Australia Deploys Drones to Monitor Shark Activity

Drone technology can be used in many different ways. In fact, a lot of scientific research teams are working with this technology to conduct various environmental experiments. One of those experiments utilizes drones to monitor and detect shark activity across Australia’s shores. It has the potential to save lives in the long run. Australia’s coasts are notorious for their shark activity, and drones can make a big difference.

Shark-detecting Drones

Drones can serve many different purposes. Although mainstream companies mainly explore this concept for competitive racing and delivery services, scientists are taking an entirely different approach. In Australia, a team of scientists is looking to incorporate drones as a way to monitor shark activity near the nation’s coastlines. They want to enhance beach safety as a whole, which has become somewhat threatened over the past few years.

The Australian government has noted how there has been an increase in shark attacks over the past few years. Addressing this problem is not all that easy, as there is no proper detection system yet in place. That is where drones come in, since they can effectively patrol the shores for sharks. The current plan is to begin a trial as early as next month, although it remains to be seen how long the experiment will run.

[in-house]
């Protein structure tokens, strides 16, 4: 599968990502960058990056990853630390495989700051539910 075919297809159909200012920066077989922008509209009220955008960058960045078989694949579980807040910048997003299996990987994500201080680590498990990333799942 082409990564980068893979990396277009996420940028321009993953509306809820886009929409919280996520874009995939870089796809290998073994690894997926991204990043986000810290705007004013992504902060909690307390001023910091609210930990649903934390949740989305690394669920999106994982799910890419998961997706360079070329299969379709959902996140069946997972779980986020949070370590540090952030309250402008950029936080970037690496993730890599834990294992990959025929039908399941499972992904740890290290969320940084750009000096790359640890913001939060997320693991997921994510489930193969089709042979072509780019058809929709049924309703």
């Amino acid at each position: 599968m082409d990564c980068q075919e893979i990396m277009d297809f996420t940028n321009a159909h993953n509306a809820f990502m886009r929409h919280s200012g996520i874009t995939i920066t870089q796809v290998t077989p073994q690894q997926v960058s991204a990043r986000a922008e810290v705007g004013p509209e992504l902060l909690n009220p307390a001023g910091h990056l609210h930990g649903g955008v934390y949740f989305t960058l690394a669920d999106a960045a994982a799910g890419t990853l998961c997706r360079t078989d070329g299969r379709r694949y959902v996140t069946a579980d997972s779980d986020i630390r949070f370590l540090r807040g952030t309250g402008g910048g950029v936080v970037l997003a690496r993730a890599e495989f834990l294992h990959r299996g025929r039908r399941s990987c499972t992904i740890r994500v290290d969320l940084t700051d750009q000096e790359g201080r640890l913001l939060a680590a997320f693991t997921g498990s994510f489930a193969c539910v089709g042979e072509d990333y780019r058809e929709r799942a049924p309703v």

These dedicated drones – known as Little Rippers – have been successfully trialed since 2016. The government has had big plans for such a project for some time now, yet officials first wanted to ensure the technology was capable of meeting their demands. After all, monitoring for shark activity is not something drones are equipped for by default. Aerial shark detection will certainly have its benefits in the years to come, yet it did require the team to improve their overall accuracy first.

The human eye is only 20% to 30% accurate when it comes to identifying sharks from the air. However, drone technology introduces some improvements. It took this team of scientists some time, but their drones can now successfully identify sharks with 90 percent accuracy, which is rather impressive. The system is trained in such a way that it can identify sharks using publicly available aerial photos and video footage.

Once a shark is detected, drones will alert swimmers using a built-in megaphone. They can even deploy a life raft and an emergency beacon if needed. This goes to show the Little Rippers are more than capable of handling themselves in this regard, although only a real-life deployment will tell if this technology is both viable and successful. It also appears the drone manufacturer is working on a shark repellent solution for use in the future, although specifics are hard to come by as of right now.

Australia has to find a technological solution to this shark problem; that much is certain. Earlier this year, the government introduced protective nets to protect swimmers from sharks after multiple attacks took place. However, the usefulness of underwater nets has yet to be determined, and they may end up harming aquatic life in the end.  Shark seeking drones are an interesting concept, as well as one definitely worth keeping an eye on.